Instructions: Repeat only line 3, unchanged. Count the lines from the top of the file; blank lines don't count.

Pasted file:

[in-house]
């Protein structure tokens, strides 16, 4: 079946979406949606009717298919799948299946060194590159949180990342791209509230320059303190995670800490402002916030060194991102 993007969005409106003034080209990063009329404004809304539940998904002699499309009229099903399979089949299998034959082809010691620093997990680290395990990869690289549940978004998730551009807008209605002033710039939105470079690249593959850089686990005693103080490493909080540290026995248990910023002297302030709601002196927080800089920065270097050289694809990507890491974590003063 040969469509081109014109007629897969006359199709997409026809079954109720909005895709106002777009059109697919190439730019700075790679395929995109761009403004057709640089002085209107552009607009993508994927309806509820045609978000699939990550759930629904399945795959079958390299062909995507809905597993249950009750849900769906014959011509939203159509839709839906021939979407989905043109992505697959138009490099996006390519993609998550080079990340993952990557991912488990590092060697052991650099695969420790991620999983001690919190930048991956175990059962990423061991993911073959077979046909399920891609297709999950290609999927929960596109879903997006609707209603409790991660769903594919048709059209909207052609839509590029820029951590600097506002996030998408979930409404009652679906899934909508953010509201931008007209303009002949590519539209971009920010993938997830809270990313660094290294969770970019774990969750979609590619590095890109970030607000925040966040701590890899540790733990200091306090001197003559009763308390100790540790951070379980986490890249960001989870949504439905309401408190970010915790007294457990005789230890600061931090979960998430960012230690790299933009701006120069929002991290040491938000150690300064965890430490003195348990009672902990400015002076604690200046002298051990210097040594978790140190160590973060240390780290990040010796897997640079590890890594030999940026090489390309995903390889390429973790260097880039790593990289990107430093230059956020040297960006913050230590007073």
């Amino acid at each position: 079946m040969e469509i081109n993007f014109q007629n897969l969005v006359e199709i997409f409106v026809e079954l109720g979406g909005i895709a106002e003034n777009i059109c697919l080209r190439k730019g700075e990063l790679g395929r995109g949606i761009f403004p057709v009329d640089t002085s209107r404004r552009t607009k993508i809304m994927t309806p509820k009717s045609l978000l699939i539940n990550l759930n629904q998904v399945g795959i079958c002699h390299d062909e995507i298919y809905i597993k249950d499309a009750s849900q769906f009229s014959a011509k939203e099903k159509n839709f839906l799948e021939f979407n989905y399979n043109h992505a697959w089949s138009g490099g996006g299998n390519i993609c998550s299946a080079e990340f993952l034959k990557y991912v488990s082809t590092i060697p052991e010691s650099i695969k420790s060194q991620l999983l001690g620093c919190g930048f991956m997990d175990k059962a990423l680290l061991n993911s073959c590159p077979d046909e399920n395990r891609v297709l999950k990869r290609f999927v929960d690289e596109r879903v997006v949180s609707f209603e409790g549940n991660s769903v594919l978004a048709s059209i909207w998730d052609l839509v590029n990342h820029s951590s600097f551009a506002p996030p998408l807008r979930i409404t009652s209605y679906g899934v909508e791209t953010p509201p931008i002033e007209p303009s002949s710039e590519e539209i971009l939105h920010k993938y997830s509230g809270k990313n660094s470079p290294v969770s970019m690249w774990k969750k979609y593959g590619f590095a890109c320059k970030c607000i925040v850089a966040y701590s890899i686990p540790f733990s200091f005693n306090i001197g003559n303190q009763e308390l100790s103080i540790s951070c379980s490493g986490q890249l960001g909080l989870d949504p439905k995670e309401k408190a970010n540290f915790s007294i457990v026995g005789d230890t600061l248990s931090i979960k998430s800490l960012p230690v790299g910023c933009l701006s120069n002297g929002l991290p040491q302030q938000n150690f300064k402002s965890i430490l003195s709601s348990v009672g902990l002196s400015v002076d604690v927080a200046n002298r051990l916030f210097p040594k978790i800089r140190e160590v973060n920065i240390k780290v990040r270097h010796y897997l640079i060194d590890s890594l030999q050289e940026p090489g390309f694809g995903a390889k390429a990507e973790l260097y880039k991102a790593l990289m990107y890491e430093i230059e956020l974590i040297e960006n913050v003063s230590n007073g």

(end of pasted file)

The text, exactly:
């Amino acid at each position: 079946m040969e469509i081109n993007f014109q007629n897969l969005v006359e199709i997409f409106v026809e079954l109720g979406g909005i895709a106002e003034n777009i059109c697919l080209r190439k730019g700075e990063l790679g395929r995109g949606i761009f403004p057709v009329d640089t002085s209107r404004r552009t607009k993508i809304m994927t309806p509820k009717s045609l978000l699939i539940n990550l759930n629904q998904v399945g795959i079958c002699h390299d062909e995507i298919y809905i597993k249950d499309a009750s849900q769906f009229s014959a011509k939203e099903k159509n839709f839906l799948e021939f979407n989905y399979n043109h992505a697959w089949s138009g490099g996006g299998n390519i993609c998550s299946a080079e990340f993952l034959k990557y991912v488990s082809t590092i060697p052991e010691s650099i695969k420790s060194q991620l999983l001690g620093c919190g930048f991956m997990d175990k059962a990423l680290l061991n993911s073959c590159p077979d046909e399920n395990r891609v297709l999950k990869r290609f999927v929960d690289e596109r879903v997006v949180s609707f209603e409790g549940n991660s769903v594919l978004a048709s059209i909207w998730d052609l839509v590029n990342h820029s951590s600097f551009a506002p996030p998408l807008r979930i409404t009652s209605y679906g899934v909508e791209t953010p509201p931008i002033e007209p303009s002949s710039e590519e539209i971009l939105h920010k993938y997830s509230g809270k990313n660094s470079p290294v969770s970019m690249w774990k969750k979609y593959g590619f590095a890109c320059k970030c607000i925040v850089a966040y701590s890899i686990p540790f733990s200091f005693n306090i001197g003559n303190q009763e308390l100790s103080i540790s951070c379980s490493g986490q890249l960001g909080l989870d949504p439905k995670e309401k408190a970010n540290f915790s007294i457990v026995g005789d230890t600061l248990s931090i979960k998430s800490l960012p230690v790299g910023c933009l701006s120069n002297g929002l991290p040491q302030q938000n150690f300064k402002s965890i430490l003195s709601s348990v009672g902990l002196s400015v002076d604690v927080a200046n002298r051990l916030f210097p040594k978790i800089r140190e160590v973060n920065i240390k780290v990040r270097h010796y897997l640079i060194d590890s890594l030999q050289e940026p090489g390309f694809g995903a390889k390429a990507e973790l260097y880039k991102a790593l990289m990107y890491e430093i230059e956020l974590i040297e960006n913050v003063s230590n007073g």